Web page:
However, Chinese foreign ministry spokesman Zhao Lijian said during a news conference in Beijing on Wednesday, “I would like to stress once again that things between China and Canada have come to this stage not because of China.

“The Canadian side is well aware of the crux of the problem. It should take immediate and effective measures to correct the mistakes and create conditions for bilateral relations to return to the right track.”

China has repeatedly insisted that Meng’s arrest was unlawful and that the two Canadians were arrested on legitimate national security charges, but officials have also suggested Kovrig and Spavor could be released if Meng was released.

Champagne said he emphasized Canada was not alone in wanting to see the men released. Champagne said there was a growing number of countries who were paying attention to the situation. He said those countries view the cases as something that could impact them.

“This is not just two Canadians being detained arbitrarily. This is two citizens of a liberal democracy being detained arbitrarily and every liberal democracy should be concerned.”

Beijing is currently set to host the Winter Olympics in February 2022. Champagne said it was not up to him to decide if Canada attended.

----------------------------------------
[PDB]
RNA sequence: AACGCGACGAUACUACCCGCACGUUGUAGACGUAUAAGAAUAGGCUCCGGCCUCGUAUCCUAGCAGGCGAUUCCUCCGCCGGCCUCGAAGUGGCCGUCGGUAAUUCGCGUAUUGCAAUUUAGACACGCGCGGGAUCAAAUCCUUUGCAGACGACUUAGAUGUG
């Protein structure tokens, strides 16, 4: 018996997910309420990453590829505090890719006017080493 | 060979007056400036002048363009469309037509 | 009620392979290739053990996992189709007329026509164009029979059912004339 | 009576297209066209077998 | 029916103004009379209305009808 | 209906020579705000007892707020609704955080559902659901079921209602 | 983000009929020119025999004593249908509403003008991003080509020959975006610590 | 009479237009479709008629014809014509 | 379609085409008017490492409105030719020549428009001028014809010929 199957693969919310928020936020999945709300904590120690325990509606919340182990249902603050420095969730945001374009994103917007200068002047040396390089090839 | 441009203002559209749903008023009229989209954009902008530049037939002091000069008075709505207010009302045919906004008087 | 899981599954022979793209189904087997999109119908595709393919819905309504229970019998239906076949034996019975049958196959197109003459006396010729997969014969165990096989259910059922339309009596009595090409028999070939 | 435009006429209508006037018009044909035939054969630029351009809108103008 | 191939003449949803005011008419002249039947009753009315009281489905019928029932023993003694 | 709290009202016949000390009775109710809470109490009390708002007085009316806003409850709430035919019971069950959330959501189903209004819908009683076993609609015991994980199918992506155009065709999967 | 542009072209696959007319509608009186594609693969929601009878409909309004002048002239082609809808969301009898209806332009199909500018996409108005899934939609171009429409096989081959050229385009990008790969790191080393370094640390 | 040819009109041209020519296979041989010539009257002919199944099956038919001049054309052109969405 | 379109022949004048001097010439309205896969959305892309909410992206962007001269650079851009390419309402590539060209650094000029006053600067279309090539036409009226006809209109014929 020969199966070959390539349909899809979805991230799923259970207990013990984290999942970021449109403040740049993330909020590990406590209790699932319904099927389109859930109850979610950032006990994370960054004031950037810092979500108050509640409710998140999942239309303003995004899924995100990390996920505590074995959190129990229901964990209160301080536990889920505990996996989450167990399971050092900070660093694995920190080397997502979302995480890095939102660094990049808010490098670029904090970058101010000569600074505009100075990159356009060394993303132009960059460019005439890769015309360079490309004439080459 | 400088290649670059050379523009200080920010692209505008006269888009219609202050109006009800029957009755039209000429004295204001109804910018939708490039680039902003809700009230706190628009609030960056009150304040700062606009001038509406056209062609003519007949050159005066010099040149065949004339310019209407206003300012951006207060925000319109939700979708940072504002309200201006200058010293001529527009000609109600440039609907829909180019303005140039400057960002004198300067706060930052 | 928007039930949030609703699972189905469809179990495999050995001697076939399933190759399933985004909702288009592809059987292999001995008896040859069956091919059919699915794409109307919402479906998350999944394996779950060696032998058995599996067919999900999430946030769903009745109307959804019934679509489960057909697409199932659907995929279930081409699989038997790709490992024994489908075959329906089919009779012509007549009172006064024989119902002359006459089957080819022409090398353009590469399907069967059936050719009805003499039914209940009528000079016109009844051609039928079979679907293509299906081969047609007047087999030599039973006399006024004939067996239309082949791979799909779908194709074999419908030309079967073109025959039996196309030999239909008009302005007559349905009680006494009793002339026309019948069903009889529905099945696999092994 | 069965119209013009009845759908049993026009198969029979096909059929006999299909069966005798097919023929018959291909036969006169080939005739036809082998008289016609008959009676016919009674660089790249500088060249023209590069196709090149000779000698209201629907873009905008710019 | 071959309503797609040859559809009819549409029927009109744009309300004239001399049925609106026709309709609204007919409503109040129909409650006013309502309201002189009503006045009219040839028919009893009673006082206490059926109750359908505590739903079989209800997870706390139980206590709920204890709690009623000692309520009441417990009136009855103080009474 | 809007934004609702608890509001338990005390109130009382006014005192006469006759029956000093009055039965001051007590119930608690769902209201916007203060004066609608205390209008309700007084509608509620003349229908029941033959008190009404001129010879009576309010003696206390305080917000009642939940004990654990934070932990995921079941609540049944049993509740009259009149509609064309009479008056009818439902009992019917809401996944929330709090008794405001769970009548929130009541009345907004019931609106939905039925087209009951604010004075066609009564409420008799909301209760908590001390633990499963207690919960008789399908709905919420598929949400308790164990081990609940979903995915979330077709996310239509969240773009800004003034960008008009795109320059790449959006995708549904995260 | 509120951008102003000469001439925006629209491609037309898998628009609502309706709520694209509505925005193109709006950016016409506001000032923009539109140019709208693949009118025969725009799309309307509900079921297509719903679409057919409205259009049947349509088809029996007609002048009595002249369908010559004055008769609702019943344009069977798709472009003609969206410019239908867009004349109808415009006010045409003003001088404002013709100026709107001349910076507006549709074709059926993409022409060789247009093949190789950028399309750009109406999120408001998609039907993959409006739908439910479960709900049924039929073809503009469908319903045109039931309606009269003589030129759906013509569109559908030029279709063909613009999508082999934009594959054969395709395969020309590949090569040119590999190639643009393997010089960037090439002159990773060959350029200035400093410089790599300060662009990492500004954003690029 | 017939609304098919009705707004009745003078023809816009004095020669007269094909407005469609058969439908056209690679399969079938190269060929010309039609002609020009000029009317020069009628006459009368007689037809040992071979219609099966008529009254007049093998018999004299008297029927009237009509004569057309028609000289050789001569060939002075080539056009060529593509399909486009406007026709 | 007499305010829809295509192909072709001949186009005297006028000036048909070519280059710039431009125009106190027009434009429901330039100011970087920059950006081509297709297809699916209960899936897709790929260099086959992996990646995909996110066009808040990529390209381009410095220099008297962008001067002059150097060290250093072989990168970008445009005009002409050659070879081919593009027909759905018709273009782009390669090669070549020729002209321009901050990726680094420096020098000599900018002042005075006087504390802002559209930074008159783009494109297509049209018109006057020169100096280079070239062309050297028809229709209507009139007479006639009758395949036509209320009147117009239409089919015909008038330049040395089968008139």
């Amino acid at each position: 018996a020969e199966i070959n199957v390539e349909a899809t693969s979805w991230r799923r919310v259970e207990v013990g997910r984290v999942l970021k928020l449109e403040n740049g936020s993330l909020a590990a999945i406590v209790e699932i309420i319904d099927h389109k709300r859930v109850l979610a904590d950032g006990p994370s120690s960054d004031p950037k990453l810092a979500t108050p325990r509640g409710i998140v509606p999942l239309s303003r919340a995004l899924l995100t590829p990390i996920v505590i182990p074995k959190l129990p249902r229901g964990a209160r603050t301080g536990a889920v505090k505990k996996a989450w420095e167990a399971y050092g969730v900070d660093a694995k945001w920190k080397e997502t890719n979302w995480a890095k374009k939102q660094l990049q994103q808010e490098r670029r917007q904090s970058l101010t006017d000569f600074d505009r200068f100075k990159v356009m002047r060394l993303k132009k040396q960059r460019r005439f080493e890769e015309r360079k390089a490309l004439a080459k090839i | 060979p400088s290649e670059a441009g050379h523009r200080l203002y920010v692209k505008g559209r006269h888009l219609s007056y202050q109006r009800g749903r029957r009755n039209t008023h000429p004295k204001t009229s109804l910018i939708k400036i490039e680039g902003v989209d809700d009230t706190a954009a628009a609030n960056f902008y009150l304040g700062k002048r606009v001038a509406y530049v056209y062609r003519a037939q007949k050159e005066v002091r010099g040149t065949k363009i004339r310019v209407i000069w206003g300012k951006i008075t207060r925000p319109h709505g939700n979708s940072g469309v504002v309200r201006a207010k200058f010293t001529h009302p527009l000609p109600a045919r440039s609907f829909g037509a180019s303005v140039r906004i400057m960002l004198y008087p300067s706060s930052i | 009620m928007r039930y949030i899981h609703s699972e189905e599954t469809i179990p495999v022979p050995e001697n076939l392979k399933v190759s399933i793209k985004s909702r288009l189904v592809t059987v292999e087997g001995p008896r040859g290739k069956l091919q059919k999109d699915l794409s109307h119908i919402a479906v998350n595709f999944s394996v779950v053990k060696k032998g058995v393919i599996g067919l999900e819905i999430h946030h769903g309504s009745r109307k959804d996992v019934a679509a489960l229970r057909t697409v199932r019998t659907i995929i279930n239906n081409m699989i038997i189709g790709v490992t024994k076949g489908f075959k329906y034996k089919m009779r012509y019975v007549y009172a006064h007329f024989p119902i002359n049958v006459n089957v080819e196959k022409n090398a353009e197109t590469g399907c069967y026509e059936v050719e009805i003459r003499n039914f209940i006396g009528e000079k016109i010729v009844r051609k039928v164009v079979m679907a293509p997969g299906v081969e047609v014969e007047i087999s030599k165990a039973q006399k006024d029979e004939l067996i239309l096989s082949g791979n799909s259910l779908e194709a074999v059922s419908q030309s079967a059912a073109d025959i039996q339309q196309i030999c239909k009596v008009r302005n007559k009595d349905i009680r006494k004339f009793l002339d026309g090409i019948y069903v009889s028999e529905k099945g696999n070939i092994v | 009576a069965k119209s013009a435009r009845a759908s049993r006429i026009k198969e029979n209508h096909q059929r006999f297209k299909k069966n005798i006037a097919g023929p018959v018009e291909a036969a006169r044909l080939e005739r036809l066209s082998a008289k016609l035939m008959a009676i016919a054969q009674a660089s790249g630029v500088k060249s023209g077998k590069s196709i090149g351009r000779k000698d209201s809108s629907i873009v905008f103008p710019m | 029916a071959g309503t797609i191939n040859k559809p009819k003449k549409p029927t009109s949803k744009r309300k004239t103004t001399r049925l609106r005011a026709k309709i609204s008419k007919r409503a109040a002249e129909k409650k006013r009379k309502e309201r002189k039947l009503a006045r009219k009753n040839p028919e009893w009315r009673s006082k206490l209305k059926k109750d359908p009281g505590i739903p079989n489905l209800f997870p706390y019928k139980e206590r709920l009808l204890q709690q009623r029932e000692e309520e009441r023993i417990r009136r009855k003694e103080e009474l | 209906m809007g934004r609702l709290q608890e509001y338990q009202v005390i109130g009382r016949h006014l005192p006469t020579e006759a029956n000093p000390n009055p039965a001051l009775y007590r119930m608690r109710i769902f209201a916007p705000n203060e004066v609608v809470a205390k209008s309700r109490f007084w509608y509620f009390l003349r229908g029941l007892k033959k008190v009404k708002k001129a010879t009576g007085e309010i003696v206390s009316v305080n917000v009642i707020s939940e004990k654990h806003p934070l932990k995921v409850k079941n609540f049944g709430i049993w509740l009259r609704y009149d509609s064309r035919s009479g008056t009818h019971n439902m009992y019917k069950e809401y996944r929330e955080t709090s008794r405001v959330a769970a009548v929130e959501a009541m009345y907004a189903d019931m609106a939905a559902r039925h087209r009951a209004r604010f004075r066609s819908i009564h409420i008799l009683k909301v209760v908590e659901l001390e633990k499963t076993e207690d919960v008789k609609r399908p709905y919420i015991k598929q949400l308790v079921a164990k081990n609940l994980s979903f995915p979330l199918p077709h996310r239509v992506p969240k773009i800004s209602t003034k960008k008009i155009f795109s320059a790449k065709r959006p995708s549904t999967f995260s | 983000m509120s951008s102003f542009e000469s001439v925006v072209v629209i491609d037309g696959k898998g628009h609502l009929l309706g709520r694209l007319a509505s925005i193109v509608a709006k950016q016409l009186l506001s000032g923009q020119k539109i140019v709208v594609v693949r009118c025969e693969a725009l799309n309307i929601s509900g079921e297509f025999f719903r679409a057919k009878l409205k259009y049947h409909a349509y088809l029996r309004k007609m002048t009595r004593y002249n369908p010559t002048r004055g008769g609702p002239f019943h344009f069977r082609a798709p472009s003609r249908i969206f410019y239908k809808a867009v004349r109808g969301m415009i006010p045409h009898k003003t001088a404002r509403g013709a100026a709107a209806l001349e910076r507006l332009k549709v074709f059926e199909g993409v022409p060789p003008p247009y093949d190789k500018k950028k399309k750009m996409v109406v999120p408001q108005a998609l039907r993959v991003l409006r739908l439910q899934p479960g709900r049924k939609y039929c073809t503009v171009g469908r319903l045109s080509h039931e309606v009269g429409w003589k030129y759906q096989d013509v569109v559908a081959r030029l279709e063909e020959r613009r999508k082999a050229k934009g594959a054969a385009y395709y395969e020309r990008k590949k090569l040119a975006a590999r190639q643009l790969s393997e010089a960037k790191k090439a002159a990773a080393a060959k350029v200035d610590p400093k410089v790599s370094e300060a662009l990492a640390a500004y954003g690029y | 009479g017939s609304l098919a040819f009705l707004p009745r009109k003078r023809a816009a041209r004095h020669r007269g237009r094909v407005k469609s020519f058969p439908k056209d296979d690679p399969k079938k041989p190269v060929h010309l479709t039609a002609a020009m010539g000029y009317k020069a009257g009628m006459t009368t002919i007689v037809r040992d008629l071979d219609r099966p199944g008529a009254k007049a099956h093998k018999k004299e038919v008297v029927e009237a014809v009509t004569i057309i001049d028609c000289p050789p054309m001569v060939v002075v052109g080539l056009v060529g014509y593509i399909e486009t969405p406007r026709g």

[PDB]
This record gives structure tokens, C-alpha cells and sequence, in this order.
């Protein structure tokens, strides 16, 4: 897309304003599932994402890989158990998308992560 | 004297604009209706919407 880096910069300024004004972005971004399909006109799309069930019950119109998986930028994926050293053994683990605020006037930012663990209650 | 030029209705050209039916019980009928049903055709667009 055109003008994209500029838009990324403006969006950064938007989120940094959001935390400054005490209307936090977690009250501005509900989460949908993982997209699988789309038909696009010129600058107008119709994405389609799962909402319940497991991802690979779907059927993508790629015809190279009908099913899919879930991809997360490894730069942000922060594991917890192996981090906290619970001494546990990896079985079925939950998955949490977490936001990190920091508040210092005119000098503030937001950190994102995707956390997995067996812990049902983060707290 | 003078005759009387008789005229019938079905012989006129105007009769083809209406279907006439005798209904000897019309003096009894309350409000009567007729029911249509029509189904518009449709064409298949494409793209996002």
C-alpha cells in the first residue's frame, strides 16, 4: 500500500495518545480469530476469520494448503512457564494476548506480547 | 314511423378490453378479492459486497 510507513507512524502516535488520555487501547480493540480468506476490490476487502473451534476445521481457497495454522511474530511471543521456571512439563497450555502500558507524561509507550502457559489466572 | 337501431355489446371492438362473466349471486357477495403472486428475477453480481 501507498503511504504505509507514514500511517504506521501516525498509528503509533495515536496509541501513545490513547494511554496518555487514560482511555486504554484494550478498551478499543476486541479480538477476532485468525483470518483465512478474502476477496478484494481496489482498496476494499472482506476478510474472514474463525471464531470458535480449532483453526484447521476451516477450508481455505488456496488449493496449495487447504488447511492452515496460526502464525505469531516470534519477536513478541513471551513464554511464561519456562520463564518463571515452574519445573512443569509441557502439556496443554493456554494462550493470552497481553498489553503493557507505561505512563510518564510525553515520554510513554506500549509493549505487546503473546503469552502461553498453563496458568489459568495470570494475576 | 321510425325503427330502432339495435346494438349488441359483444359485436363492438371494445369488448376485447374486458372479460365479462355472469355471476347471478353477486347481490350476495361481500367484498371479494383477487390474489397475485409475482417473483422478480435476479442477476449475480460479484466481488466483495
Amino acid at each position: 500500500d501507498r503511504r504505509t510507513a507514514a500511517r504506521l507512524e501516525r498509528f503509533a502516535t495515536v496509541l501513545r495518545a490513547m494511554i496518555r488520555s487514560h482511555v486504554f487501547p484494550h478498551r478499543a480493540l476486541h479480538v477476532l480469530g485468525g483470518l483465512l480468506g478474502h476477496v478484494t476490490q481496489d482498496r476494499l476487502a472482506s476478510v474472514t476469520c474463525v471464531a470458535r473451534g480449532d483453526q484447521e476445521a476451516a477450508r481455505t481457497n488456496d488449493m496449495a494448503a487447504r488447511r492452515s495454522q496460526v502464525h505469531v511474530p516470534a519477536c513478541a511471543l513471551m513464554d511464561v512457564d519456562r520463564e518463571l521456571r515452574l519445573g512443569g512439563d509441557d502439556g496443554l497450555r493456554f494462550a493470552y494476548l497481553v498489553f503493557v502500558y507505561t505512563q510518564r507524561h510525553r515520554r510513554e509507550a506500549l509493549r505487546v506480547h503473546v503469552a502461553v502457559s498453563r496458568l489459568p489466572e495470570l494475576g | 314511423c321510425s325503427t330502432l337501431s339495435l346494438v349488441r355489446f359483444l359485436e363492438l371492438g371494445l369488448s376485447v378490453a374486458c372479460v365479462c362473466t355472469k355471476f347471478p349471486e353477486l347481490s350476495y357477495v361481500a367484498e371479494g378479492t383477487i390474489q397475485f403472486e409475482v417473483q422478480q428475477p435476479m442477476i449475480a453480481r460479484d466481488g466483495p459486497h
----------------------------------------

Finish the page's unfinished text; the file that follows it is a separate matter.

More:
“With respect to the Olympics, I don’t think that is a decision for the Foreign Minister of Canada. That’s a decision for the Olympic Committee of Canada.”

Every liberal democracy should be concerned

Genuis said Canada should be talking with allies now about the Olympics in 2022, not just because of Spavor and Kovrig, but because of China’s aggressive take over in Hong Kong and the plight of Ugyhur Muslims who were being persecuted in the country.

“We need to look at historic precedents, where the Olympics have been used as a sort of propaganda boost for authoritarian regimes, we need to learn the lessons of those events,” he said.

Genuis said Canada should have a unified position on the Games with allies.

“We don’t want to see a repeat of the experience of the 1936 Olympics. So I think this is something that allies need to be discussing.”

The 1936 Olympics were held in Berlin during the Nazi rule of Germany and the Games were used a propaganda tool.

Champagne is on his first overseas trip since the pandemic began and has been to Switzerland, Italy and Lebanon. He held a teleconference from Lebanon on Thursday after touring the site of the devastating explosion in Beirut and pledged assistance for the rebuild there.

Canada’s foreign assistance in Lebanon has so far been directed to the NGO’s avoiding the country’s scandal-plagued government.

Champagne said he told the country’s President Michel Aoun, who has faced significant protests over his leadership, that Canada was ready to help his country, but there would have to be real reforms in the government first.

“There cannot be aid without real reforms,” he said. “The street has spoken.”

Champagne is set to meet with the U.K’s Foreign minister Friday before returning home and going into quarantine for 14 days.